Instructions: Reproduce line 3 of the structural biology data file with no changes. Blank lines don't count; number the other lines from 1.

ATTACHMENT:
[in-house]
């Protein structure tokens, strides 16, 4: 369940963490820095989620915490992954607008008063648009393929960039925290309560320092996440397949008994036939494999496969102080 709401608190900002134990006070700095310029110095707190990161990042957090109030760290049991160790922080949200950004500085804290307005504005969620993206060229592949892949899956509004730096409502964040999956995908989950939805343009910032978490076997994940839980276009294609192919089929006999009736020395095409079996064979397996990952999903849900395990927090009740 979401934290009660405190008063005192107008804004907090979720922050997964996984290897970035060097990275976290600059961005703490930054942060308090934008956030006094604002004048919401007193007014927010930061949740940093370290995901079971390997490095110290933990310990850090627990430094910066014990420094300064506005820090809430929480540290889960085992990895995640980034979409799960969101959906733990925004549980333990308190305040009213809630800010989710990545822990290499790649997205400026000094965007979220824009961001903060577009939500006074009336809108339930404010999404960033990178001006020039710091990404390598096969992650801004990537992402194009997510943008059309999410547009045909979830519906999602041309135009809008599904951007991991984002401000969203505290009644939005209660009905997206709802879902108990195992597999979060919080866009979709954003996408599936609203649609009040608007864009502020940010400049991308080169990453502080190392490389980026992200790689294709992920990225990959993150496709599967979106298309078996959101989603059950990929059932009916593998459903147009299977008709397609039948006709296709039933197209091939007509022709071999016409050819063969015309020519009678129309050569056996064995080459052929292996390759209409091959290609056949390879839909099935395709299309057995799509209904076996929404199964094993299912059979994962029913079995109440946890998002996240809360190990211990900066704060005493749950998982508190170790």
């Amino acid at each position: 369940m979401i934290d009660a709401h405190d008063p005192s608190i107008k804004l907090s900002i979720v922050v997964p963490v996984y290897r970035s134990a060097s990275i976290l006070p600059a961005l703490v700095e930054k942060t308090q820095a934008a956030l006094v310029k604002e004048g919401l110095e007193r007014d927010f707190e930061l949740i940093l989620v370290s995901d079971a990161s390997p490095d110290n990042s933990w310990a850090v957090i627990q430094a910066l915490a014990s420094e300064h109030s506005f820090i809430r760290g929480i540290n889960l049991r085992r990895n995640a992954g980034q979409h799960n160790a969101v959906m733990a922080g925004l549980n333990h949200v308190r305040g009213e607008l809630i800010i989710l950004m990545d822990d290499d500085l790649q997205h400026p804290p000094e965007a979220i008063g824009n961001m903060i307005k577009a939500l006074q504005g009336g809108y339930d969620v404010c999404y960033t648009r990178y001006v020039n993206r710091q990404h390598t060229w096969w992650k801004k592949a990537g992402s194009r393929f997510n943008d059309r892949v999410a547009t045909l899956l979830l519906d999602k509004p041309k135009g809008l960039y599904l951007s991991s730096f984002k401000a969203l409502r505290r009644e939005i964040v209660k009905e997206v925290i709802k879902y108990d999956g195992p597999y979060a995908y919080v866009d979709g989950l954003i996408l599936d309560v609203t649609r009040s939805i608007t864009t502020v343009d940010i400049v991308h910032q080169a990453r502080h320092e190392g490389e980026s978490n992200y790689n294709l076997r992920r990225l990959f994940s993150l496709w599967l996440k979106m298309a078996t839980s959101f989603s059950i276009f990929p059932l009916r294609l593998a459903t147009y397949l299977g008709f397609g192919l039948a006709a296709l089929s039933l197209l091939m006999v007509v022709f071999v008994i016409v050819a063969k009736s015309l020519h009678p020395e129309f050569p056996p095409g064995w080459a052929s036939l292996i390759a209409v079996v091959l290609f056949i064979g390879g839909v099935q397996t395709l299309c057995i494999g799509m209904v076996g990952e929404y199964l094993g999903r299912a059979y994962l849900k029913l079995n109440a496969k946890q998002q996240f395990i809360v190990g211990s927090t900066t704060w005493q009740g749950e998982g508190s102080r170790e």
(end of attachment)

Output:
């Amino acid at each position: 369940m979401i934290d009660a709401h405190d008063p005192s608190i107008k804004l907090s900002i979720v922050v997964p963490v996984y290897r970035s134990a060097s990275i976290l006070p600059a961005l703490v700095e930054k942060t308090q820095a934008a956030l006094v310029k604002e004048g919401l110095e007193r007014d927010f707190e930061l949740i940093l989620v370290s995901d079971a990161s390997p490095d110290n990042s933990w310990a850090v957090i627990q430094a910066l915490a014990s420094e300064h109030s506005f820090i809430r760290g929480i540290n889960l049991r085992r990895n995640a992954g980034q979409h799960n160790a969101v959906m733990a922080g925004l549980n333990h949200v308190r305040g009213e607008l809630i800010i989710l950004m990545d822990d290499d500085l790649q997205h400026p804290p000094e965007a979220i008063g824009n961001m903060i307005k577009a939500l006074q504005g009336g809108y339930d969620v404010c999404y960033t648009r990178y001006v020039n993206r710091q990404h390598t060229w096969w992650k801004k592949a990537g992402s194009r393929f997510n943008d059309r892949v999410a547009t045909l899956l979830l519906d999602k509004p041309k135009g809008l960039y599904l951007s991991s730096f984002k401000a969203l409502r505290r009644e939005i964040v209660k009905e997206v925290i709802k879902y108990d999956g195992p597999y979060a995908y919080v866009d979709g989950l954003i996408l599936d309560v609203t649609r009040s939805i608007t864009t502020v343009d940010i400049v991308h910032q080169a990453r502080h320092e190392g490389e980026s978490n992200y790689n294709l076997r992920r990225l990959f994940s993150l496709w599967l996440k979106m298309a078996t839980s959101f989603s059950i276009f990929p059932l009916r294609l593998a459903t147009y397949l299977g008709f397609g192919l039948a006709a296709l089929s039933l197209l091939m006999v007509v022709f071999v008994i016409v050819a063969k009736s015309l020519h009678p020395e129309f050569p056996p095409g064995w080459a052929s036939l292996i390759a209409v079996v091959l290609f056949i064979g390879g839909v099935q397996t395709l299309c057995i494999g799509m209904v076996g990952e929404y199964l094993g999903r299912a059979y994962l849900k029913l079995n109440a496969k946890q998002q996240f395990i809360v190990g211990s927090t900066t704060w005493q009740g749950e998982g508190s102080r170790e």